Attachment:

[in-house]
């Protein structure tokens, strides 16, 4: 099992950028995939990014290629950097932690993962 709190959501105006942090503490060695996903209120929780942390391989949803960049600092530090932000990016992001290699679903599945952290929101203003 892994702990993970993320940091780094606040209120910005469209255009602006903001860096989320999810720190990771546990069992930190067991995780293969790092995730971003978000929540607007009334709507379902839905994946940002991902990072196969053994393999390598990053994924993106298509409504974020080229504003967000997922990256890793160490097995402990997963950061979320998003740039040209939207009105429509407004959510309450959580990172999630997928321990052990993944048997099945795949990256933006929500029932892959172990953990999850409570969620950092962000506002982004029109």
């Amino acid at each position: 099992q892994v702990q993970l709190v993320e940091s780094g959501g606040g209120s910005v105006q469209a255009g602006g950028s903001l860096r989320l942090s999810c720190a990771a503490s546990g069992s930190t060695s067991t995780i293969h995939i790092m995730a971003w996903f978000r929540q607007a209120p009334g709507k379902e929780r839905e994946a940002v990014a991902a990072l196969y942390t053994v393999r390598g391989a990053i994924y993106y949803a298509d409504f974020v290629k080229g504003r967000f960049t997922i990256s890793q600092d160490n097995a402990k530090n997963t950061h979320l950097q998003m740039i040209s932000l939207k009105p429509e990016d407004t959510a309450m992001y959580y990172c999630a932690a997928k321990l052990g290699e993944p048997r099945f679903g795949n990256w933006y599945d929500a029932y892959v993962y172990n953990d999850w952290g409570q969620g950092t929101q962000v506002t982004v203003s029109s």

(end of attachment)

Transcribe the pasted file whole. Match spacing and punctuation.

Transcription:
[in-house]
């Protein structure tokens, strides 16, 4: 099992950028995939990014290629950097932690993962 709190959501105006942090503490060695996903209120929780942390391989949803960049600092530090932000990016992001290699679903599945952290929101203003 892994702990993970993320940091780094606040209120910005469209255009602006903001860096989320999810720190990771546990069992930190067991995780293969790092995730971003978000929540607007009334709507379902839905994946940002991902990072196969053994393999390598990053994924993106298509409504974020080229504003967000997922990256890793160490097995402990997963950061979320998003740039040209939207009105429509407004959510309450959580990172999630997928321990052990993944048997099945795949990256933006929500029932892959172990953990999850409570969620950092962000506002982004029109």
């Amino acid at each position: 099992q892994v702990q993970l709190v993320e940091s780094g959501g606040g209120s910005v105006q469209a255009g602006g950028s903001l860096r989320l942090s999810c720190a990771a503490s546990g069992s930190t060695s067991t995780i293969h995939i790092m995730a971003w996903f978000r929540q607007a209120p009334g709507k379902e929780r839905e994946a940002v990014a991902a990072l196969y942390t053994v393999r390598g391989a990053i994924y993106y949803a298509d409504f974020v290629k080229g504003r967000f960049t997922i990256s890793q600092d160490n097995a402990k530090n997963t950061h979320l950097q998003m740039i040209s932000l939207k009105p429509e990016d407004t959510a309450m992001y959580y990172c999630a932690a997928k321990l052990g290699e993944p048997r099945f679903g795949n990256w933006y599945d929500a029932y892959v993962y172990n953990d999850w952290g409570q969620g950092t929101q962000v506002t982004v203003s029109s």